Abel ready with many goals in mind

by Alysun O'Brien

Simpson’s student body president plans on making some changes on the campus, and the budget is at the top of his list.

“Groups want to take things to a new level,” said student body president Jake Abel, a junior. “An increase in student government fees could be the main remedy for the budget crunch.”

The issue on whether or not to raise student government fees is in committee now. There is a two-week deadline on it to decide what will be done. The academic affairs committee will be doing research to see what other schools charge and what activities they are able to provide with the amount of their fees.

Simpson students might see a raise anywhere from five dollars to fifteen dollars, if a decision is made to raise the student government fees.

Abel also stressed the need to change one of the major criticisms of Simpson – students leaving on weekends. The new Late Night Activities Program will begin in time for the 2002-03 school year with hopes of positive change to come along with it.

“This is a chance to get people out of their rooms on weekends,” said Abel.

Rich Ramos will head the program that will consist of different activities on Friday nights from 8 p.m.-2 a.m.

A new student union is also being talked about in conjunction with the campus master plan that will be presented in May. At that time Simpson’s students and administration will be able to see what can be done and how quickly.

“A new student union, realistically, won’t happen in the next year,” Abel said.

Abel is also hoping to make changes in Simpson’s alcohol policy over the next year. He said he would like to explore some different options with allowing open containers outside. Before any changes occur, he will be looking into policies at other schools to see what they do and see how well their policies work.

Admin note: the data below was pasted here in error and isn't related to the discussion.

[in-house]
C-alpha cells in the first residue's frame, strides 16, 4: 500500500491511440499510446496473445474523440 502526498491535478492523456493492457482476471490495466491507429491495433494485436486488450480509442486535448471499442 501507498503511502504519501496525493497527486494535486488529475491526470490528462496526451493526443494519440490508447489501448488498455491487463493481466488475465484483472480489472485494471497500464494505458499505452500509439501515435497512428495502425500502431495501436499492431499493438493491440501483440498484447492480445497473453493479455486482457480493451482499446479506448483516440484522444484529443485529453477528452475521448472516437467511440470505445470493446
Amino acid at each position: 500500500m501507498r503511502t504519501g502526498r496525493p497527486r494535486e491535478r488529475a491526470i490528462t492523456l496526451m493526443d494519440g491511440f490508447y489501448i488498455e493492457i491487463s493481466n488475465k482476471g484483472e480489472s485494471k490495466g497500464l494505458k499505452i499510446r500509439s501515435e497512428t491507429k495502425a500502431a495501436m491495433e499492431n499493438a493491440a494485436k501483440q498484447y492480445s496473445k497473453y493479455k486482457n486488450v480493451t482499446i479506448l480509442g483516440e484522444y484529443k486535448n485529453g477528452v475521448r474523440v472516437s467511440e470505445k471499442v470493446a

He stressed the importance of Simpson’s role in the Indianola community and would like to see more communication in the future.

“We would like to explore options to see what the community wants from us and what we can do for them, and in return see what they can do for us,” said Abel.

Abel sees strengths in Senate’s voting practices.

“Not all votes are unanimous. There is real debate, discussion and disagreement,” he said. “Students can rest easier knowing that proposals aren’t passed easily. They are scrutinized and looked at closely.”

But he does see one area of concern that is not necessarily a negative.

“We have so much we want to do. But we need to have the time and people willing to do it. The biggest challenge will be to get everyone in the Senate more involved. We can fix that by having Senators researching before hand, the Senators being visible leaders on campus and Senators voting seriously.”

With changes and challenges ahead, Abel is ready for his term as student body president.

“I’m looking forward to this year,” he said.